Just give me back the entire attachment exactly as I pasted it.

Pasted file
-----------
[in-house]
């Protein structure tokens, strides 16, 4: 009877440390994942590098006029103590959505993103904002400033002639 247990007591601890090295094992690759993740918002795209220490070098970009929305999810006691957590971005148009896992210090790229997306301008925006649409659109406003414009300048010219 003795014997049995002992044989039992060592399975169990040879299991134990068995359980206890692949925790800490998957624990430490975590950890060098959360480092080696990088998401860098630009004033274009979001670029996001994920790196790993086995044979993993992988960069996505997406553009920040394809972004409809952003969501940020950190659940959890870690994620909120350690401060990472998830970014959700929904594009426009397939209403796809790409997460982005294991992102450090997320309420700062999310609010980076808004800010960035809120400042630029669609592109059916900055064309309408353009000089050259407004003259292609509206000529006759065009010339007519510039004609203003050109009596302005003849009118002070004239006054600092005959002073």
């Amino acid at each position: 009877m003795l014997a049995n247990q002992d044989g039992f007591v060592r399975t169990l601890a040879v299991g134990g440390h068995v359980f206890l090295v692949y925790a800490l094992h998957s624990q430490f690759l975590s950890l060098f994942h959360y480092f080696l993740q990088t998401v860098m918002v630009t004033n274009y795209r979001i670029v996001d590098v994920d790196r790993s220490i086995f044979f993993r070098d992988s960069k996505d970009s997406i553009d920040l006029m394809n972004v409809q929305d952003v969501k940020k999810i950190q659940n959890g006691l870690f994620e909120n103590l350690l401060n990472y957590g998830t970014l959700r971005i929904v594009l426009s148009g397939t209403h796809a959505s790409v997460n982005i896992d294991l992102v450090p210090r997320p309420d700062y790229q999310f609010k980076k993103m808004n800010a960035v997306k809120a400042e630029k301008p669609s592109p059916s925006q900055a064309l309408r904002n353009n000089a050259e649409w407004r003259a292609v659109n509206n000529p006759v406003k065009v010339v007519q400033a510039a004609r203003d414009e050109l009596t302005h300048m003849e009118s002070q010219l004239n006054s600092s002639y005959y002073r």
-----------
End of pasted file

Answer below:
[in-house]
């Protein structure tokens, strides 16, 4: 009877440390994942590098006029103590959505993103904002400033002639 247990007591601890090295094992690759993740918002795209220490070098970009929305999810006691957590971005148009896992210090790229997306301008925006649409659109406003414009300048010219 003795014997049995002992044989039992060592399975169990040879299991134990068995359980206890692949925790800490998957624990430490975590950890060098959360480092080696990088998401860098630009004033274009979001670029996001994920790196790993086995044979993993992988960069996505997406553009920040394809972004409809952003969501940020950190659940959890870690994620909120350690401060990472998830970014959700929904594009426009397939209403796809790409997460982005294991992102450090997320309420700062999310609010980076808004800010960035809120400042630029669609592109059916900055064309309408353009000089050259407004003259292609509206000529006759065009010339007519510039004609203003050109009596302005003849009118002070004239006054600092005959002073």
């Amino acid at each position: 009877m003795l014997a049995n247990q002992d044989g039992f007591v060592r399975t169990l601890a040879v299991g134990g440390h068995v359980f206890l090295v692949y925790a800490l094992h998957s624990q430490f690759l975590s950890l060098f994942h959360y480092f080696l993740q990088t998401v860098m918002v630009t004033n274009y795209r979001i670029v996001d590098v994920d790196r790993s220490i086995f044979f993993r070098d992988s960069k996505d970009s997406i553009d920040l006029m394809n972004v409809q929305d952003v969501k940020k999810i950190q659940n959890g006691l870690f994620e909120n103590l350690l401060n990472y957590g998830t970014l959700r971005i929904v594009l426009s148009g397939t209403h796809a959505s790409v997460n982005i896992d294991l992102v450090p210090r997320p309420d700062y790229q999310f609010k980076k993103m808004n800010a960035v997306k809120a400042e630029k301008p669609s592109p059916s925006q900055a064309l309408r904002n353009n000089a050259e649409w407004r003259a292609v659109n509206n000529p006759v406003k065009v010339v007519q400033a510039a004609r203003d414009e050109l009596t302005h300048m003849e009118s002070q010219l004239n006054s600092s002639y005959y002073r």